Individualistic Business Strategy limits
Recently, the local paper reported on a sub-prime auto lending company. About 1 in six of the loans had gone bad and the company was writing off over twice its profit in uncollectable loans. This shows that such an individualistic business strategy has limits. A better way is a business that builds society through educating their customers. The old maxim of "an educated consumer is our best customer" still holds true today.
As human beings, we are half way between operating as a society and operating as individuals. In many cases, we want to start as individuals. We strike off on our own. We try to make it without help. And we start families. Then, we start to see that we need other people. We join together to handle disasters. We join together to raise children. In this joining together, we build far better structures and societies than we could alone.
An individualistic business strategy is one that treats people as individuals. It can be based on transactions with no thought of the ramifications to either side afterwards. Once we start moving past individual transactions and think about having a long-term relationship with the customer, we move past the individualistic strategy and start operating more like part of society.
For a long time now, the poorest of our society have been treated as prey for individualistic business practices. There are a number of ways that they have been taken advantage of. Part of the reason is that nobody else has considered them as valid customers. But the problem is that such a business strategy is incredibly wasteful, destructive to society, and misses out on a lot of profit. For example, the sub-prime auto lender had to repossess quite a number of vehicles. Each bad loan they have is destructive both to them and to their customer - in a major way. The customer loses out not only in the loss of transportation, but also in all the money they spent on the vehicle thus far. The company loses profit and incurs expenses.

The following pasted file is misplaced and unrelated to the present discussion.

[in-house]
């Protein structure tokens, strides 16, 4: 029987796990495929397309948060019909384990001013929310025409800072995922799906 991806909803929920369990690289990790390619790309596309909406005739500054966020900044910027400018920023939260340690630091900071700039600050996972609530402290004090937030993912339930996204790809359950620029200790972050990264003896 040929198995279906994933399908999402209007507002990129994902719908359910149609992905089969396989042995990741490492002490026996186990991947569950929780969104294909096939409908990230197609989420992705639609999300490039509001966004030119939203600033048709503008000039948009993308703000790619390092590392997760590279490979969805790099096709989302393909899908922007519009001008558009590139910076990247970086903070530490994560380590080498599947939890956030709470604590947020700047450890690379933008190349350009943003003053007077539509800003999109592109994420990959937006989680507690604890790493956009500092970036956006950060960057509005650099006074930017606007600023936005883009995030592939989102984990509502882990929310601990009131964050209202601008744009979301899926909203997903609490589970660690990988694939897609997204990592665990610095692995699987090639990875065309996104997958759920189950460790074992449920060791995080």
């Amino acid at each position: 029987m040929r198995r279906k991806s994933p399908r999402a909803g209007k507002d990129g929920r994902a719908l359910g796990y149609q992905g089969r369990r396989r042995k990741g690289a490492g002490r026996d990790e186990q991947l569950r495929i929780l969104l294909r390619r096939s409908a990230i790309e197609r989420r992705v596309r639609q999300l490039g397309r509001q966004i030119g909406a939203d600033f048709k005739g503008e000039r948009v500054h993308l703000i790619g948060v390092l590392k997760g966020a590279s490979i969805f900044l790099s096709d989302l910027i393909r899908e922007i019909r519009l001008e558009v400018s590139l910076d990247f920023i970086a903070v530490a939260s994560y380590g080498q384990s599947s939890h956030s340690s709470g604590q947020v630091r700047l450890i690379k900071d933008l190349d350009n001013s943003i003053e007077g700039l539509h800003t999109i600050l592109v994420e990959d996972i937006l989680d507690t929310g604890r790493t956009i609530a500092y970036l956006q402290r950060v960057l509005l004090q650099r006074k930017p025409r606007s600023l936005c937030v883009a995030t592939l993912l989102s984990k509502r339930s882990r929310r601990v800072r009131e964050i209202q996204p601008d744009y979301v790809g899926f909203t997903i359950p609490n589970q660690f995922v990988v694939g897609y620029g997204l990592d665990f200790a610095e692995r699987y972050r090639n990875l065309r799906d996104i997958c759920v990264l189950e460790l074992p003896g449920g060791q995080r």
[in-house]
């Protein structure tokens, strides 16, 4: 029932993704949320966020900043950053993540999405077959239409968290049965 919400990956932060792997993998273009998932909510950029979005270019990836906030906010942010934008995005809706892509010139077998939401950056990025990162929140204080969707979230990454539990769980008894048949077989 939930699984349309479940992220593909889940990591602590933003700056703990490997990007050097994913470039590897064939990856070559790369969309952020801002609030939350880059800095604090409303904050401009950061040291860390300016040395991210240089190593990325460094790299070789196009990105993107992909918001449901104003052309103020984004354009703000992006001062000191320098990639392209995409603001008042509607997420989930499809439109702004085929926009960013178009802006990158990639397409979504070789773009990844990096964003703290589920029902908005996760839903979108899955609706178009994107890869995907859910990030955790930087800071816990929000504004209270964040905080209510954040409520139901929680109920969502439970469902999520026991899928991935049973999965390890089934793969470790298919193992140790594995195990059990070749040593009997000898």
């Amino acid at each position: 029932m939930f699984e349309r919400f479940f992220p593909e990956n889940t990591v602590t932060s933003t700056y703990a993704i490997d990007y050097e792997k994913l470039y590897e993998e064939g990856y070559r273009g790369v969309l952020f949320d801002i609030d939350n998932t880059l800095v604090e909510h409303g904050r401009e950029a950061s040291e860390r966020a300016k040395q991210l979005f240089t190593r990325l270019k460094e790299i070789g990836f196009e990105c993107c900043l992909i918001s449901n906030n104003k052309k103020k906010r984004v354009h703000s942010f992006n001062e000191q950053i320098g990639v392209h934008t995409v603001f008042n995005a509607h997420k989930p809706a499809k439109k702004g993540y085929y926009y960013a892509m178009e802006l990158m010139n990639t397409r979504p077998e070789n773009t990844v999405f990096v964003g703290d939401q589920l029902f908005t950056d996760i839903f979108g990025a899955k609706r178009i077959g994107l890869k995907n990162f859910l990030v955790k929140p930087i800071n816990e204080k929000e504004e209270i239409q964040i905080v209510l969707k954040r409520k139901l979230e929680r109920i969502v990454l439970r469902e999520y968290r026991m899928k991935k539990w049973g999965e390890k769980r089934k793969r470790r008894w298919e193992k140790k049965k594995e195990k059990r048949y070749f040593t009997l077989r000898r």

Grameen Bank has shown a different way. Their business strategy was building society from the start. The point was not just to lend money, but to build up the poorest into a viable society. By working out how to help the poorest move from ignorance and poverty into middle class manufacturers and traders, they showed how such a business strategy could work. For example, compared to the 18% bad loans reported by the sub-prime auto lender, Grameen Bank had a 4% bad loan rate.
The difference is education. People with good credit already have learned how to manage money and borrowing. Those on the bottom of society do not have that learning. The Grameen Bank requires all their borrowers to be part of a support group which offers peer to peer education. People learn the skills they didn't know they needed to have and with that learning, become better citizens, better borrowers, and far more profitable customers.
A well-educated customer is a far better customer. Businesses that educate their customers do better in the long run.